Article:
The firm requested an exemption from the Rule G-37 prohibition based on the premise that at the time the contributions were made, the analyst was chief executive officer of a charitable organization and thus not a municipal finance professional. The firm represented the contributions were unrelated to municipal securities business and were based on the associate’s political beliefs and friendship with the school district candidate. The request also stated that the firm has significant relationships with the city and school district that predate the associate working in the municipal securities business, the campaigns and the contributions. Additionally, the firm discovered the contributions during its due diligence review in connection with hiring the associate and immediately took preventive steps to ensure that the firm did not engage in business with the city and school district until the ban ends. Lastly, the firm represented that it would institute a series of preventive steps described in the exemption letter.

Read the full letter.

Spousal Contributions

Exemptive Relief Granted – February 9, 2017

FINRA granted Rule G-37 exemptive relief to a firm that was prohibited from engaging in municipal securities business with a state as a result of a $500 contribution by a municipal finance professional (MFP) of the firm and the MFP’s spouse. The MFP wrote a single check in the amount of $500 from his and his spouse’s joint account in support of a candidate running for a U.S. Senate seat representing the state. The MFP was a resident of the state and permitted to make political contributions to the candidate that in total do not exceed $250 per election without triggering a ban on business for his firm. In accordance with the firm’s policies and procedures, the MFP received permission from the firm to make a $250 contribution to the candidate’s campaign. Because his spouse also intended to make a $250 contribution to the same campaign, the MFP wrote and signed a single check in the amount of $500 from their joint account. His spouse did not sign the check, but the MFP wrote “1/2 [MFP] ½ [Spouse]” in the memo line of the check.

The firm requested exemptive relief based on the premise that the MFP intended to make a contribution of only $250, and that, consistent with MSRB guidance, if the check had also been signed by the MFP’s spouse, a ban would not have been triggered. Similarly, if two separate $250 checks had been drawn on the same joint account and signed by each person, the ban also would not have been triggered. The firm also represented that it would institute a series of preventive steps described in the exemption letter.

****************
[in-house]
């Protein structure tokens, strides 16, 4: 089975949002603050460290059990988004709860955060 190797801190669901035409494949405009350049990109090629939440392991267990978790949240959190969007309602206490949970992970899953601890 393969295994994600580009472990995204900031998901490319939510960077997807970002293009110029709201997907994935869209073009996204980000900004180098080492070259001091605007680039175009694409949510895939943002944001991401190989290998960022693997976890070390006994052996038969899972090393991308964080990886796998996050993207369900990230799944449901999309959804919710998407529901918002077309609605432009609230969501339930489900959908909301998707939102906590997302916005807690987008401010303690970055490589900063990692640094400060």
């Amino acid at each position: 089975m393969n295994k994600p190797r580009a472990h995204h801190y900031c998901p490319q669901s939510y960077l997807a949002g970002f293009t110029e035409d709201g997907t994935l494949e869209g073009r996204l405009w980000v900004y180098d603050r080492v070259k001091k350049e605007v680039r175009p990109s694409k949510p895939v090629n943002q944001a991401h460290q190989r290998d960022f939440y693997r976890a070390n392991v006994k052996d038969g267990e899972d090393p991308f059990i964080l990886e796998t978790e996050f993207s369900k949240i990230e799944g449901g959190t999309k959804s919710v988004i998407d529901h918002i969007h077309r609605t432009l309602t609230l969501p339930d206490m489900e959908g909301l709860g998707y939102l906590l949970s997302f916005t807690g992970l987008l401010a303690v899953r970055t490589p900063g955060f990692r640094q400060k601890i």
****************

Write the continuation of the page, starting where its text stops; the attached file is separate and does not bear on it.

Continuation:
Read the full letter.

Acquisition of Another Firm

Exemptive Relief Denied – January 4, 2016

FINRA denied Rule G-37 exemptive relief to a firm that was prohibited from engaging in municipal securities business with a city and an authority as a result of contributions made by a political action committee (PAC). Firm A's parent company (Firm B) acquired Firm C, the parent of Firm D. The municipal securities business previously conducted by Firm D was being undertaken by Firm A. As a result of the acquisition, Firm A inherited the remainder of Firm D’s two-year ban on municipal securities business with the issuers. Firm D’s CEO created the PAC, which was funded by contributions by Firm D’s employees. During the period cited in the exemption request, the PAC made contributions to officials of the issuers totaling $27,750 and ranging from $500 to $5,000.

Firm A requested an exemption from the Rule G-37 prohibition based on four premises: (1) the PAC contributions that triggered the ban were not dealer-controlled; (2) it would be inconsistent with the intent of Rule G-37 and related interpretive guidance to penalize Firm A for political contributions made by Firm D’s former CEO more than a year prior to the acquisition of Firm D; (3) at the time Firm A decided to acquire Firm D, Firm A was not aware of contributions made by Firm D’s former CEO and the PAC; and (4) Firm A’s current and proposed supervisory systems are adequate to address any regulatory concerns going forward.

In response, FINRA noted that: (1) the original Form G-37 disclosure filings indicate that the contributions were made “by [a] PAC controlled by the dealer” and that the firm acknowledged that the PAC was funded by Firm D employee contributions, though no information was provided with respect to the nature of this funding arrangement; (2) Rule G-37 interpretive guidance cited by Firm A in support of its argument that it would be inconsistent with the intent of Rule G-37 and related interpretive guidance to impose a ban on business on Firm A was distinguishable on the facts; (3) Firm A’s lack of due diligence regarding the political contributions made by Firm D’s former CEO and the PAC did not support its case; and (4) supervisory procedures that Firm A proposed to put into place were not sufficient to overcome regulatory concerns.

Read the full letter.